Florida shooting survivors stranded after losing luggage and IDs in the chaos
Temporary IDs issued after travellers lose 25,000 items in Fort Lauderdale airport rampage
Dan and Janice Kovacs and their two children were passing through airport security when the gunfire erupted. They were shoeless — with wallets, passports and carry-on items chugging along a conveyer belt — when they sprang into the mass of people running to safety.
Now the Vancouver family are among the stranded travellers at Fort Lauderdale trying to recover what the airport director says are 25,000 pieces of luggage, cellphones and other belongings separated from their owners during Friday's shooting rampage.
"We have no IDs, we have no passports, no money," Janice, 39, said Saturday afternoon, wearing sandals borrowed from a brother-in-law. "We just had to leave our stuff and run."
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"All our stuff is being processed. We might not even get that until Monday. I have an 11-year-old who is freaking out. This has been traumatic for her," she said.
The shooting Friday afternoon, which killed five people and wounded six, also stranded about 12,000 outgoing and incoming travellers, many returning from cruises or arriving ahead of the usual Saturday departures of the massive ships based in the tourism hub's Port Everglades terminal.
Flights had resumed at the Fort Lauderdale airport after the bloodshed. The terminal where the shooting happened remained closed on Saturday, but has since reopened.
Crews began to clean up the site of the crime Sunday.
Temporary IDs being issued
Some travellers were kept on planes for more than seven hours while police put the airport on lockdown; others scrambled to protected corners or were hustled out onto the tarmac. The Kovacs, on the way back from a Caribbean cruise, went out onto that rough surface barefoot.
The Florida Highway Patrol sent computer-equipped buses to the airport Saturday afternoon to issue temporary ID cards to help travellers get out of state and even abroad. "We are doing what we can to help," Sgt. Mark Wysocki said.
Sydney Rivera, a 21-year-old Purdue University student, received a temporary Florida identification card that is nearly identical to the state's driver's license. On Friday, she had been about to board a flight home to Indianapolis in another terminal when people scattered over false fears of a second shooter.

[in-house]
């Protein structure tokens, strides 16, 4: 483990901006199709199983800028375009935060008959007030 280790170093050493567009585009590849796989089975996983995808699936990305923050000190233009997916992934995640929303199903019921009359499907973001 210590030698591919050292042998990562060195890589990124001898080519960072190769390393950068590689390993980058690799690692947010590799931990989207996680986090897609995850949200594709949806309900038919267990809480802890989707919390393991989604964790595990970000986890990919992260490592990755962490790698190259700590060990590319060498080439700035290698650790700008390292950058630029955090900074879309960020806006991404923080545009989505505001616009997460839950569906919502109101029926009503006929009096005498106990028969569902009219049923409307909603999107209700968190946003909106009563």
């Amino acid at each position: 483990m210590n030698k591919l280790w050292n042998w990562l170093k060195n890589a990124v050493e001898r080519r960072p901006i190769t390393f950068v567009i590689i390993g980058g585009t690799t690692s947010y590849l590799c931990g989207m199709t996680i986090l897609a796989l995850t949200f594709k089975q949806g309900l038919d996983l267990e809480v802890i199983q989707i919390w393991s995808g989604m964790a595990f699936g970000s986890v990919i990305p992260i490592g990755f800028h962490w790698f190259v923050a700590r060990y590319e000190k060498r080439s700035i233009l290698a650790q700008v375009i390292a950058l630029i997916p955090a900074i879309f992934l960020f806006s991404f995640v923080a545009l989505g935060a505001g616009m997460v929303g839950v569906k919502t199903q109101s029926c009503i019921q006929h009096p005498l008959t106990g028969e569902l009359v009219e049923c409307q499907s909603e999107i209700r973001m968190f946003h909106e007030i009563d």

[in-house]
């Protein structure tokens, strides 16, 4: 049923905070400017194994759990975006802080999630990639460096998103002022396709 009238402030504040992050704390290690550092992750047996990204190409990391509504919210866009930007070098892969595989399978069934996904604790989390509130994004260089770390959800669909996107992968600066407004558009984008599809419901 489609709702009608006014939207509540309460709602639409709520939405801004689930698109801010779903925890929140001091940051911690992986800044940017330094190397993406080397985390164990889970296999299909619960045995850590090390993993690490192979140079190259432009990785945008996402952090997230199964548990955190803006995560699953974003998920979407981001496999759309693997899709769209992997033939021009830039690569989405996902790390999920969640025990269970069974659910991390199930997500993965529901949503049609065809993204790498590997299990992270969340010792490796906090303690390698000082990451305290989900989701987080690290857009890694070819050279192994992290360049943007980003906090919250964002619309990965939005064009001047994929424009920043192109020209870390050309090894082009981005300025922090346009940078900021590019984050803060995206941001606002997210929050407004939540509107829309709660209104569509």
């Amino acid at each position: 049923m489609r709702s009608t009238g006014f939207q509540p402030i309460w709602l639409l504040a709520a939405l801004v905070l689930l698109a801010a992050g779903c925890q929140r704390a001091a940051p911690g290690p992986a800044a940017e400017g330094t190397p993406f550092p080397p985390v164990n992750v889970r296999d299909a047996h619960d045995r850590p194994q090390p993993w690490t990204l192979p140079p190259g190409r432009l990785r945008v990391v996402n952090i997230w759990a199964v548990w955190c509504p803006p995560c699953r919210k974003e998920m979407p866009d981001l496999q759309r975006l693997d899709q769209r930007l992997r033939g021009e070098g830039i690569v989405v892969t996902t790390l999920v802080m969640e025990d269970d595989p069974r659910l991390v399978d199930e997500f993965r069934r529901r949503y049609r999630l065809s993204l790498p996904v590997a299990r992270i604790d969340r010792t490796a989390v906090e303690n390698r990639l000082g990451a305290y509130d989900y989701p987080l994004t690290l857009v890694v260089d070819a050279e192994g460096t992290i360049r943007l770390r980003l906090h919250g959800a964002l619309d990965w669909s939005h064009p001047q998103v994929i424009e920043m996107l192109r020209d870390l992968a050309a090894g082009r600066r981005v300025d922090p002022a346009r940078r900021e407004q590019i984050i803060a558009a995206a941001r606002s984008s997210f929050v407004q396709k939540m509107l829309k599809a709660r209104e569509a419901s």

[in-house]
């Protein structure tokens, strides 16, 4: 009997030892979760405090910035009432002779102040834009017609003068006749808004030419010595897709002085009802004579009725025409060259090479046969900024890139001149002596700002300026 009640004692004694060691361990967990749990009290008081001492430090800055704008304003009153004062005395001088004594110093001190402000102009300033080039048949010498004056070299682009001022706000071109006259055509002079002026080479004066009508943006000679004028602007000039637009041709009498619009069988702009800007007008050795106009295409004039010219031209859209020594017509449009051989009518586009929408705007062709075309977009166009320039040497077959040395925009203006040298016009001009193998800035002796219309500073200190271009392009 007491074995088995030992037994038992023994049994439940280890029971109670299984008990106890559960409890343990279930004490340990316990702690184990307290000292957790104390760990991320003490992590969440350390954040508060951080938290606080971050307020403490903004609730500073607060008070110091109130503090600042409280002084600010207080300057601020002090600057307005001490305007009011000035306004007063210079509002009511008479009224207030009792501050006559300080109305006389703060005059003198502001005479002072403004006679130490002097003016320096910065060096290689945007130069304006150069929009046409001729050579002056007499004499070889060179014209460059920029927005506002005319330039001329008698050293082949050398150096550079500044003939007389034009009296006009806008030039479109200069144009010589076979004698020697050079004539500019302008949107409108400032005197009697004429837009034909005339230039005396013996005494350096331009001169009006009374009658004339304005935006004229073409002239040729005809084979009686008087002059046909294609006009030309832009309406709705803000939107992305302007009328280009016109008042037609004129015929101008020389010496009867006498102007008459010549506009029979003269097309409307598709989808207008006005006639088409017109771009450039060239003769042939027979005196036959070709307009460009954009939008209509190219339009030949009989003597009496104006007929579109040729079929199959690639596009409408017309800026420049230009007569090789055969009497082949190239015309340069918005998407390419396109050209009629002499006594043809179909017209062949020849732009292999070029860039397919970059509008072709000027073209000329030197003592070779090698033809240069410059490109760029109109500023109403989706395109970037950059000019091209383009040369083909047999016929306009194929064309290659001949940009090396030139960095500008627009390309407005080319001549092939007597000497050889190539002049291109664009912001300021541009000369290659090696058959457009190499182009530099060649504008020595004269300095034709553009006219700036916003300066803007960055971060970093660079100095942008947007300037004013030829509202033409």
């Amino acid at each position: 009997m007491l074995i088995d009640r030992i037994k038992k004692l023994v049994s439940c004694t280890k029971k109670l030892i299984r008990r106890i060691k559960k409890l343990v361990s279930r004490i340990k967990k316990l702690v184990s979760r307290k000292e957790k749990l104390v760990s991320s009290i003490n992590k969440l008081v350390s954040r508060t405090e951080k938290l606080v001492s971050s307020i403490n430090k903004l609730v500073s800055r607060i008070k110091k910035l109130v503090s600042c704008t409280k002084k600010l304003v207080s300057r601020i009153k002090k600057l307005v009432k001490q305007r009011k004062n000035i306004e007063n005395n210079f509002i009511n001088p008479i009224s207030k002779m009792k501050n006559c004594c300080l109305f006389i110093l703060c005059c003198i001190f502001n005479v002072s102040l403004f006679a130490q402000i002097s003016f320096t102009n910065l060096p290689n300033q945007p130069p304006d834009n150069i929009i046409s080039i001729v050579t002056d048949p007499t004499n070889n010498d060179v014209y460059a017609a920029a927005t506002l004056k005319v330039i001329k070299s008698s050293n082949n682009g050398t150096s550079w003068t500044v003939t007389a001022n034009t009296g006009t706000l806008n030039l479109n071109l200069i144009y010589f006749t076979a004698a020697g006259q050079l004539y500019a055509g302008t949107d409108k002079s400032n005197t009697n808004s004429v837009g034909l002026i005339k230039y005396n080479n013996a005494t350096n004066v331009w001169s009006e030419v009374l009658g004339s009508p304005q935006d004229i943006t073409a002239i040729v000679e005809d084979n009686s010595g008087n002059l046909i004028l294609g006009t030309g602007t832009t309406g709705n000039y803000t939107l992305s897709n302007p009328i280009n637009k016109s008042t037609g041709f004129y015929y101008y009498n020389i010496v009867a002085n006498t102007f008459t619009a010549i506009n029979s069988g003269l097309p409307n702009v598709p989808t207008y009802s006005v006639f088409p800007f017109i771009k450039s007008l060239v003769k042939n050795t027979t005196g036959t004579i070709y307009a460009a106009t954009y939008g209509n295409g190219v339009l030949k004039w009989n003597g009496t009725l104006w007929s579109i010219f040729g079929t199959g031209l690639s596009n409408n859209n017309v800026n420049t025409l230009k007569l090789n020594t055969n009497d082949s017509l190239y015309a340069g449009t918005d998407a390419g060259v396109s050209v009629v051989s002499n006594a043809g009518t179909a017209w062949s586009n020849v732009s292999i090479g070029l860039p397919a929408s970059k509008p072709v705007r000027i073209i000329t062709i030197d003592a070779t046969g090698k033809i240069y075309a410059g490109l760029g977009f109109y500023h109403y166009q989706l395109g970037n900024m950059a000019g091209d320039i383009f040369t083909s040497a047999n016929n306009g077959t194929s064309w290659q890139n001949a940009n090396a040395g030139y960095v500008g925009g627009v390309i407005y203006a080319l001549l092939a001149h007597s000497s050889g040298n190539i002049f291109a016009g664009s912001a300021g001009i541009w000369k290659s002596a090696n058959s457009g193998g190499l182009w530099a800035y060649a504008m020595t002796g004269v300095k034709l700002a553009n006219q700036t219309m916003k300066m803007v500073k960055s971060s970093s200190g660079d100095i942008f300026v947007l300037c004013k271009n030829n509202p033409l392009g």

"This will make it a lot easier to get through security," Rivera said as she rushed to finally catch a flight.
Gov. Rick Scott said cruise ship companies were asked to accept travellers with provisional IDs. Once authorities began allowing travellers to depart the airport Friday evening, buses took thousands of them to the cruise terminal.
Airport spokesman Greg Meyer said most bags won't be available until Monday. The airport hired an outside firm to collect discarded bags and sort them by where they were found so they can be identified by their owners. Those with lost luggage were told to call a toll-free number.
Shooting video emerges
Meanwhile video has emerged that appears to show the initial seconds of the deadly shooting. The 20-second recording shows a man walking through the baggage claim area at the Fort Lauderdale airport. The man then pulls a handgun from his waistband, starts firing and runs.
The footage first appeared on the website TMZ, which does not say where it obtained the video. However, it appears to be from a surveillance camera.
Iraq war veteran Esteban Santiago, 26, was charged with an act of violence at an international airport resulting in death — which carries a maximum punishment of execution — as well as weapons charges.
Authorities said during a news conference that they had interviewed roughly 175 people, including a lengthy interrogation with a co-operative Santiago, who is a former National Guard soldier from Alaska.
Canadian family describes chaotic scene
Richard Lanbry, his wife and 15-year-old daughter were about to board a plane home for Montreal when the shooting began. Amid the commotion, he was separated from the other two and frantically searched for them for about an hour.
"I was pushed down, my wife was pushed down too. It was violent ... people screaming, people crying, old and young. It was very scary," said the 61-year-old, who was vacationing in Pompano Beach.
On top of that, they now have no luggage, no keys to their home and no coats or sweaters to wear once they arrive in chilly Montreal, only the T-shirts they were wearing the day before.
Larry and Joy Edwards were about to board their flight home to Columbus, Ohio, after a Caribbean cruise. They ran out the skyway and downstairs onto the tarmac, where they were told to drop their carry-on bags and dash out to the runway. They eventually were taken to a hangar and bused to Port Everglades. That's where they spent most of the night.
"The Red Cross came. They gave us food and blankets and pillows. Everybody did what they could," Joy Edwards said.
At 4:30 a.m., they were bused to a Miami motel. They had come back to the airport in an unsuccessful attempt to retrieve their luggage, which contained their passports, medicine and other essentials.
Larry Edwards, a retired electric lineman, said they won't be able to get home until Monday and pointed to the clothes they had put on Friday morning.
"All we have is this and our smelly selves," he said.
Cruise passengers offered counselling
Holland America Cruise line operates many of the massive ships that typically set out around the weekend from the tourism hub's Port Everglades terminal. The company is offering free counselling via a hotline run by emergency management company Empathia on at least two of its ships — one that departed Friday night and another that left Saturday, said company spokeswoman Sally Andrews.
"The staff are being very attentive to how folks are feeling on board," Andrews said.